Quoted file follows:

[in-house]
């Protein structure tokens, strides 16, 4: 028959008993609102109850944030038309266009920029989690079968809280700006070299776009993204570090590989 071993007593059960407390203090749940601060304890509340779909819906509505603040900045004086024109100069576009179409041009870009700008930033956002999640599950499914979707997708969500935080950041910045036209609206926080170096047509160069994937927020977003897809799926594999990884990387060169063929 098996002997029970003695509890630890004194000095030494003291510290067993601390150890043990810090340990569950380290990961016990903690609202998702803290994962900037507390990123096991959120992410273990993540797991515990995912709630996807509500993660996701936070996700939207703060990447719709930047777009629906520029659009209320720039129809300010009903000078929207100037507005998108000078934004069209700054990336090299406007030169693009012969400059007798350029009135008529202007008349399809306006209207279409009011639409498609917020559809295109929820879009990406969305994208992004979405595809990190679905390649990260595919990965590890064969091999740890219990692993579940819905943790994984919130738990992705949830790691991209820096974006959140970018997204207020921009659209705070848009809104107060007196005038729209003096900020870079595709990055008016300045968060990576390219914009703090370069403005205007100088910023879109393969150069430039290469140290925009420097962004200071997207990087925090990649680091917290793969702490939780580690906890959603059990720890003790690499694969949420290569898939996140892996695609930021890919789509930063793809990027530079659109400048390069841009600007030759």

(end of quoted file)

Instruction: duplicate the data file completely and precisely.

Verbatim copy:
[in-house]
């Protein structure tokens, strides 16, 4: 028959008993609102109850944030038309266009920029989690079968809280700006070299776009993204570090590989 071993007593059960407390203090749940601060304890509340779909819906509505603040900045004086024109100069576009179409041009870009700008930033956002999640599950499914979707997708969500935080950041910045036209609206926080170096047509160069994937927020977003897809799926594999990884990387060169063929 098996002997029970003695509890630890004194000095030494003291510290067993601390150890043990810090340990569950380290990961016990903690609202998702803290994962900037507390990123096991959120992410273990993540797991515990995912709630996807509500993660996701936070996700939207703060990447719709930047777009629906520029659009209320720039129809300010009903000078929207100037507005998108000078934004069209700054990336090299406007030169693009012969400059007798350029009135008529202007008349399809306006209207279409009011639409498609917020559809295109929820879009990406969305994208992004979405595809990190679905390649990260595919990965590890064969091999740890219990692993579940819905943790994984919130738990992705949830790691991209820096974006959140970018997204207020921009659209705070848009809104107060007196005038729209003096900020870079595709990055008016300045968060990576390219914009703090370069403005205007100088910023879109393969150069430039290469140290925009420097962004200071997207990087925090990649680091917290793969702490939780580690906890959603059990720890003790690499694969949420290569898939996140892996695609930021890919789509930063793809990027530079659109400048390069841009600007030759």